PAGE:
Sign up ×
Stack Overflow is a community of 4.7 million programmers, just like you, helping each other. Join them; it only takes a minute:

Is there a way to build Windows Store applications with the Mingw toolchain? (And ultimately cross compile them from mingw on Linux, since if it works in one Mingw toolchain it should work in another.)

I guess one requirement is to stick to the API:s allowed in the Windows Store app sandbox, but what other things are there to consider before distribution to the store? XAML? 32 or 64 bit code?

Since Mingw C++ is not link compatible with MSVC++, I assume plain C programs without WRL would be the easiest way to achieve this?

share|improve this question
Thank you for the link to MXE, never heard of that one before... must be the single coolest thing I've seen for a while. – Damon Oct 16 '12 at 9:24
@Damon, I thought so too when I saw it the other day, I felt I had to put a link up here so someone else can see it. It's really really cool. :-) – Prof. Falken Oct 16 '12 at 9:36
If you try to run it, it can happen that it won't find one of the libraries, just download it from a mirror and put it in the pkg/ directory and the compile can be resumed. @Damon – Prof. Falken Oct 16 '12 at 9:41
@Damon, it was I had to download manually. – Prof. Falken Oct 16 '12 at 17:52
Worked pretty much out of the box for me after running aptitude to install 2 missing deps. – Damon Oct 16 '12 at 19:41

1 Answer 1

up vote 10 down vote accepted

You would need to use the Windows Runtime C++ Template Library (WRL) directly, you wouldn't be able to use C++/CX as Mingw doesn't support it. Other than that, I think you just need the Windows 8 SDK, then you need to configure Mingw to use the headers and libraries. Also, you won't be able to use XAML to describe your user interface, you'll have to manually create your UI in code.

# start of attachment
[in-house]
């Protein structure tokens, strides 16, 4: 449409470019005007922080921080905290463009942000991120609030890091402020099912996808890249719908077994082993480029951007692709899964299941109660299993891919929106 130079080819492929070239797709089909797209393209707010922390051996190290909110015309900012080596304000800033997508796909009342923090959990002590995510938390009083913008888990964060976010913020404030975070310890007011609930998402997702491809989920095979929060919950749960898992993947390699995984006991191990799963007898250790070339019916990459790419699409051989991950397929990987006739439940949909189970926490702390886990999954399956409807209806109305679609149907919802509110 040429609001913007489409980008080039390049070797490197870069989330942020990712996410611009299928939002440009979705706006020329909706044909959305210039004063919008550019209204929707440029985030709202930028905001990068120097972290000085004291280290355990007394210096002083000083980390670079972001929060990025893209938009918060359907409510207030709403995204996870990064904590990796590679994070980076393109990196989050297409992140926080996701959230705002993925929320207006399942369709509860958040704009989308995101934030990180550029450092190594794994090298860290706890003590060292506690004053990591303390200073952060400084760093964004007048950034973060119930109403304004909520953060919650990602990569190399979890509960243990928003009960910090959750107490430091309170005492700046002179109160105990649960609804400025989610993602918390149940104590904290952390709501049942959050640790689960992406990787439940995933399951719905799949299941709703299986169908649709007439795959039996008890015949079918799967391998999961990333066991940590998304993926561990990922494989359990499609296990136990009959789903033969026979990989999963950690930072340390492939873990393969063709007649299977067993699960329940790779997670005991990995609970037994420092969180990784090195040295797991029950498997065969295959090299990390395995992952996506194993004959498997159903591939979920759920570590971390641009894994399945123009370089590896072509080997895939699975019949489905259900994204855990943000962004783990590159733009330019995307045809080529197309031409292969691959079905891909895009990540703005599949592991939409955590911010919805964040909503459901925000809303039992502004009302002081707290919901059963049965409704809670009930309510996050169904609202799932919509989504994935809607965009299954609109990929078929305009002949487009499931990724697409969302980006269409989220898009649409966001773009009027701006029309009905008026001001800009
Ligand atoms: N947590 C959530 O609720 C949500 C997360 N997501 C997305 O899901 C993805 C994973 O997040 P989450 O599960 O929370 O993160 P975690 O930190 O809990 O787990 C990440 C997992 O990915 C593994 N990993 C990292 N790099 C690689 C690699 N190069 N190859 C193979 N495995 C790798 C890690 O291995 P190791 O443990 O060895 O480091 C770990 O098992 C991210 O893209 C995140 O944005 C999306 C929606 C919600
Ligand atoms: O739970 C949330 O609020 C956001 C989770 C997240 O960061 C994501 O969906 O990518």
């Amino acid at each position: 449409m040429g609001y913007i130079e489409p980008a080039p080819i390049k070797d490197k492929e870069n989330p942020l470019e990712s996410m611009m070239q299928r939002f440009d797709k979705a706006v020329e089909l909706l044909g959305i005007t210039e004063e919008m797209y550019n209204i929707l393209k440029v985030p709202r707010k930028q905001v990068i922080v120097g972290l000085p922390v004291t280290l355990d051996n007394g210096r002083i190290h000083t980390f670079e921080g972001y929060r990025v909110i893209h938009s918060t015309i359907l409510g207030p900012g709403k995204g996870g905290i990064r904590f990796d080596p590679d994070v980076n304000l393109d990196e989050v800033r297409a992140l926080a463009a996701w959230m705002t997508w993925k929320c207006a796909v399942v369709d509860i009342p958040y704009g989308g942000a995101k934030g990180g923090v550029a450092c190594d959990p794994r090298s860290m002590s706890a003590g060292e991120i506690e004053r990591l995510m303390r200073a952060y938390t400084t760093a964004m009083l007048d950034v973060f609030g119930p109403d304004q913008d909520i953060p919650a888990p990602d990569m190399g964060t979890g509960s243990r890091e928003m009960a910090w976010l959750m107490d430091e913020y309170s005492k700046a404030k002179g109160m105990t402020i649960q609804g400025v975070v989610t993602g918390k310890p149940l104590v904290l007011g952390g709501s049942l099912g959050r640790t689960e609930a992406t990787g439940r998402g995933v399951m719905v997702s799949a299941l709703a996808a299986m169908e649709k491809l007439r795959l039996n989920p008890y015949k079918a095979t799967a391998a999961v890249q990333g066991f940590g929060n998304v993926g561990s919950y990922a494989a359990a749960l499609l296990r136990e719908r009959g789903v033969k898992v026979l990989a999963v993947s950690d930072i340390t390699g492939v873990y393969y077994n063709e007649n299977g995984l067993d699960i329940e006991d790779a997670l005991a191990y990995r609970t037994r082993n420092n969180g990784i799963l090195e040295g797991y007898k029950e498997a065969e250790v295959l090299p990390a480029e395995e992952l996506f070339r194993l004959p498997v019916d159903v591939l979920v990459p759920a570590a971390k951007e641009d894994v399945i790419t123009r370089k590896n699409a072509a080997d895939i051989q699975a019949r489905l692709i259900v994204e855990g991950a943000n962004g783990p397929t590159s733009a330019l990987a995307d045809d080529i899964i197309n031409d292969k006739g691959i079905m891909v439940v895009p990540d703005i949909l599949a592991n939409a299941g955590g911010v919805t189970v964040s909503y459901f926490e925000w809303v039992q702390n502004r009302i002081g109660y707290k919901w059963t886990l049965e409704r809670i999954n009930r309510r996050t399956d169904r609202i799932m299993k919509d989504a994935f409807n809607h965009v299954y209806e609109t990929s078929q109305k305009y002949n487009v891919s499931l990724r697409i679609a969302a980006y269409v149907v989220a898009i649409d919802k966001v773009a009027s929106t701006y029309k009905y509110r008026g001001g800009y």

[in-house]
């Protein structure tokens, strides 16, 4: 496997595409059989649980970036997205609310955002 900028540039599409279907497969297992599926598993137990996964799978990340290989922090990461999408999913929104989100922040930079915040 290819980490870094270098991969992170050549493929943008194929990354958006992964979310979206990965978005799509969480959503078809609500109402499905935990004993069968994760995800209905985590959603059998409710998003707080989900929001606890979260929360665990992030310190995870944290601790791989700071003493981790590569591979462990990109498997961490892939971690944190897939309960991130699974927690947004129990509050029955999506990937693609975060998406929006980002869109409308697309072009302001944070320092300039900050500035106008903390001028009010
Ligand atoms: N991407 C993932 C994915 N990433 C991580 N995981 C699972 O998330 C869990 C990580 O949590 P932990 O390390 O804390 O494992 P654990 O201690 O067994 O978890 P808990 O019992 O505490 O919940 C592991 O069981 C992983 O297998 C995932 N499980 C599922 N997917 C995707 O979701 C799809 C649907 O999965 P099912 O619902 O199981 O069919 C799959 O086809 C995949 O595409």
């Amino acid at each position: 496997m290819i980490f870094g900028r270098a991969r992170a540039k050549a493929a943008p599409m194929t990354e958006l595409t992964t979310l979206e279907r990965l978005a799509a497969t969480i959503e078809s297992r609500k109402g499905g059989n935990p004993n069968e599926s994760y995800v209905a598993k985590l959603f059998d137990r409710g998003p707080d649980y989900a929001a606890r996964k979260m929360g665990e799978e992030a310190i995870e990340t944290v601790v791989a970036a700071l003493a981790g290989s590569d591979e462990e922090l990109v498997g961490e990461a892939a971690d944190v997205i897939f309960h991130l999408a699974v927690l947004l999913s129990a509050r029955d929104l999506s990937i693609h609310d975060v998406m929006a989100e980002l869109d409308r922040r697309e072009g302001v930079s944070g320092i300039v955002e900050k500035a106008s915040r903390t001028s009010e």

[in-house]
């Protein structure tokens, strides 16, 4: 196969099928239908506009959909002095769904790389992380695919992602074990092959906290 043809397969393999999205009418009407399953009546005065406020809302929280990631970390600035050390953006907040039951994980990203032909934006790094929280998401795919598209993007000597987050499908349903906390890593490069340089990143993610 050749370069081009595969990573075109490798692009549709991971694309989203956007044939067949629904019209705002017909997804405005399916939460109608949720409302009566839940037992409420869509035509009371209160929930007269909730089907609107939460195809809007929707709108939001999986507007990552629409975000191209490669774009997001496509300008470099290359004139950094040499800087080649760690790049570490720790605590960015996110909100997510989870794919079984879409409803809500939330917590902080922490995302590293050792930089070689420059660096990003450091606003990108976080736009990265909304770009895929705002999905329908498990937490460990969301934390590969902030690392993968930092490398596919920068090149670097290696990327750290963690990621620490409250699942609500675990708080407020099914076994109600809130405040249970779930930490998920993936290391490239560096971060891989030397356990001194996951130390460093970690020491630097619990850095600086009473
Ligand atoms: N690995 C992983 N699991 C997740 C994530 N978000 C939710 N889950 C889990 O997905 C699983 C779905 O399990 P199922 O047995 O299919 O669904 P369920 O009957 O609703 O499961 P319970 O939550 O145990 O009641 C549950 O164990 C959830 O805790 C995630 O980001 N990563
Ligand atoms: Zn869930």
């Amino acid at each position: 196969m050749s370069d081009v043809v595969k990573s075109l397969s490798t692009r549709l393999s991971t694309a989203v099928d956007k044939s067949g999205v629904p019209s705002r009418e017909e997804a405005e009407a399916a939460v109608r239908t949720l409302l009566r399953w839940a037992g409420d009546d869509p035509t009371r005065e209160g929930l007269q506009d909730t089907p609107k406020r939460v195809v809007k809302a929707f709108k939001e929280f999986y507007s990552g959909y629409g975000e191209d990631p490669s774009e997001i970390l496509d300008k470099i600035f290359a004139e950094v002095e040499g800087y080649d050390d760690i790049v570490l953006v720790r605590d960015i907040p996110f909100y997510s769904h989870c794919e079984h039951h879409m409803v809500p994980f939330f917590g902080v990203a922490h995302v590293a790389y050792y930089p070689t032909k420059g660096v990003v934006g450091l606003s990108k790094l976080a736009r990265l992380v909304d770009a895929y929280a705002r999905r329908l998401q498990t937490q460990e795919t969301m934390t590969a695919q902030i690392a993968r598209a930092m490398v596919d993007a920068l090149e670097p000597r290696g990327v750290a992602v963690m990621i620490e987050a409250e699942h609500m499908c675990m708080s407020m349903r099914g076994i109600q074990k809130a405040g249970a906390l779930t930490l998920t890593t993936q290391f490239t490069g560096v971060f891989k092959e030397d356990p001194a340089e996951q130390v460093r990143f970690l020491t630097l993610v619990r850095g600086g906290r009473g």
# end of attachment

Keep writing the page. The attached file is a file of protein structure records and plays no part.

Rather than attempt to write the entire application with mingw and cross compile it with linux, you can write your core libraries with mingw, then write a simple UI wrapper over the libraries using Visual Studio Express (free). That way you can use all the nice stuff like XAML and ref-counted instances.

This is the approach I have taken - using libraries written in C++, and then a separate UI project (using XAML) which references the other libraries. It works well.

share|improve this answer
Any particular reason why the Windows 8 SDK would be needed? No MS SDK is needed to build Windows apps for versions <= 7. – Prof. Falken Oct 16 '12 at 9:37
And the page says "The WRL enables you to more easily implement and consume Component Object Model (COM) components." ... but from C you can call COM objects directly, with no WRL wrapper. So I don't see WRL as imperative either, unless you add some evidence for that. Sorry but your answer just left me with more questions. :-) – Prof. Falken Oct 16 '12 at 9:39
The Windows 8 SDK is needed if you're going to use WRL, if you're not planning on using WRL to wrap the COM calls, you probably don't need it. – Mark Ingram Oct 16 '12 at 9:42
OK, that makes sense. Updated answer slightly. I don't think you can use MSVC++ link libraries from Mingw g++. – Prof. Falken Oct 16 '12 at 9:47
I'm not 100% sure as I've not tried it yet, but I don't think you need to link to any of the WinRT libraries, as they are all accessed via COM. This is now a grey area for me :) – Mark Ingram Oct 16 '12 at 10:11

Your Answer


By posting your answer, you agree to the privacy policy and terms of service.

Not the answer you're looking for? Browse other questions tagged or ask your own question.